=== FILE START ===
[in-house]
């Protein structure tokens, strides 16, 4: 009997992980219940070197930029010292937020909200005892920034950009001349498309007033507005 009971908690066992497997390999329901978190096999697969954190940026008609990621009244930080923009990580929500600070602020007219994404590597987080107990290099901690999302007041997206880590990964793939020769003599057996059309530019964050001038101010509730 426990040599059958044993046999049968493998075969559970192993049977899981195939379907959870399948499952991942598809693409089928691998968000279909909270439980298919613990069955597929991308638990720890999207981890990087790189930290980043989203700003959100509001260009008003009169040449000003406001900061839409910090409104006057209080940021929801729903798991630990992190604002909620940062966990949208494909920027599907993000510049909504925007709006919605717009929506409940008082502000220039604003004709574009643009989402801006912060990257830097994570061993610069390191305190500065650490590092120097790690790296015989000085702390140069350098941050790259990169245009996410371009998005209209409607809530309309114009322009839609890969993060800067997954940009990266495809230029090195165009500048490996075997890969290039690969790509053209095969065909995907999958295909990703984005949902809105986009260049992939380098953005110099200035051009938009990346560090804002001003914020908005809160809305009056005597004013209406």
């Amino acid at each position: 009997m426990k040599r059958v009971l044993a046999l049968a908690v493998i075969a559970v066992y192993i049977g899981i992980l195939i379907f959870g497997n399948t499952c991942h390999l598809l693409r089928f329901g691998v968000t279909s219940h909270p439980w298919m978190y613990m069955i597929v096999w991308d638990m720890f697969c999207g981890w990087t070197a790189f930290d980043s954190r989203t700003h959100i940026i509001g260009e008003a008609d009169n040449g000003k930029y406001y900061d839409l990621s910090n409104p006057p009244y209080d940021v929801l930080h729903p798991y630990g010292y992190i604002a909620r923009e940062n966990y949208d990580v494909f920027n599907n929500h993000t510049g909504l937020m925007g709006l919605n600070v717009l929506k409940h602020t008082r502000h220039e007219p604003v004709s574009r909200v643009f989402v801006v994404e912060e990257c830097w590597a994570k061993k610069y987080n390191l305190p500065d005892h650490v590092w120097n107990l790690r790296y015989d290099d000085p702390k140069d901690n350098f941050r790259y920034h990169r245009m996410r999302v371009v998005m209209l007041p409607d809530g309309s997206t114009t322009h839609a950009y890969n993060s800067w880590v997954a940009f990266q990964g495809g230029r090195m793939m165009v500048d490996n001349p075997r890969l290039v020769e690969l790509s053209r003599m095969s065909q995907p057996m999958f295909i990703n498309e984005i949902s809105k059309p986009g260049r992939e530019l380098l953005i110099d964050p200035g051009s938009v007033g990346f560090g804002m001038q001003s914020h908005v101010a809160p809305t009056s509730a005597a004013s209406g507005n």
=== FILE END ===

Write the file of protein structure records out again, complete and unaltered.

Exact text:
[in-house]
């Protein structure tokens, strides 16, 4: 009997992980219940070197930029010292937020909200005892920034950009001349498309007033507005 009971908690066992497997390999329901978190096999697969954190940026008609990621009244930080923009990580929500600070602020007219994404590597987080107990290099901690999302007041997206880590990964793939020769003599057996059309530019964050001038101010509730 426990040599059958044993046999049968493998075969559970192993049977899981195939379907959870399948499952991942598809693409089928691998968000279909909270439980298919613990069955597929991308638990720890999207981890990087790189930290980043989203700003959100509001260009008003009169040449000003406001900061839409910090409104006057209080940021929801729903798991630990992190604002909620940062966990949208494909920027599907993000510049909504925007709006919605717009929506409940008082502000220039604003004709574009643009989402801006912060990257830097994570061993610069390191305190500065650490590092120097790690790296015989000085702390140069350098941050790259990169245009996410371009998005209209409607809530309309114009322009839609890969993060800067997954940009990266495809230029090195165009500048490996075997890969290039690969790509053209095969065909995907999958295909990703984005949902809105986009260049992939380098953005110099200035051009938009990346560090804002001003914020908005809160809305009056005597004013209406």
């Amino acid at each position: 009997m426990k040599r059958v009971l044993a046999l049968a908690v493998i075969a559970v066992y192993i049977g899981i992980l195939i379907f959870g497997n399948t499952c991942h390999l598809l693409r089928f329901g691998v968000t279909s219940h909270p439980w298919m978190y613990m069955i597929v096999w991308d638990m720890f697969c999207g981890w990087t070197a790189f930290d980043s954190r989203t700003h959100i940026i509001g260009e008003a008609d009169n040449g000003k930029y406001y900061d839409l990621s910090n409104p006057p009244y209080d940021v929801l930080h729903p798991y630990g010292y992190i604002a909620r923009e940062n966990y949208d990580v494909f920027n599907n929500h993000t510049g909504l937020m925007g709006l919605n600070v717009l929506k409940h602020t008082r502000h220039e007219p604003v004709s574009r909200v643009f989402v801006v994404e912060e990257c830097w590597a994570k061993k610069y987080n390191l305190p500065d005892h650490v590092w120097n107990l790690r790296y015989d290099d000085p702390k140069d901690n350098f941050r790259y920034h990169r245009m996410r999302v371009v998005m209209l007041p409607d809530g309309s997206t114009t322009h839609a950009y890969n993060s800067w880590v997954a940009f990266q990964g495809g230029r090195m793939m165009v500048d490996n001349p075997r890969l290039v020769e690969l790509s053209r003599m095969s065909q995907p057996m999958f295909i990703n498309e984005i949902s809105k059309p986009g260049r992939e530019l380098l953005i110099d964050p200035g051009s938009v007033g990346f560090g804002m001038q001003s914020h908005v101010a809160p809305t009056s509730a005597a004013s209406g507005n």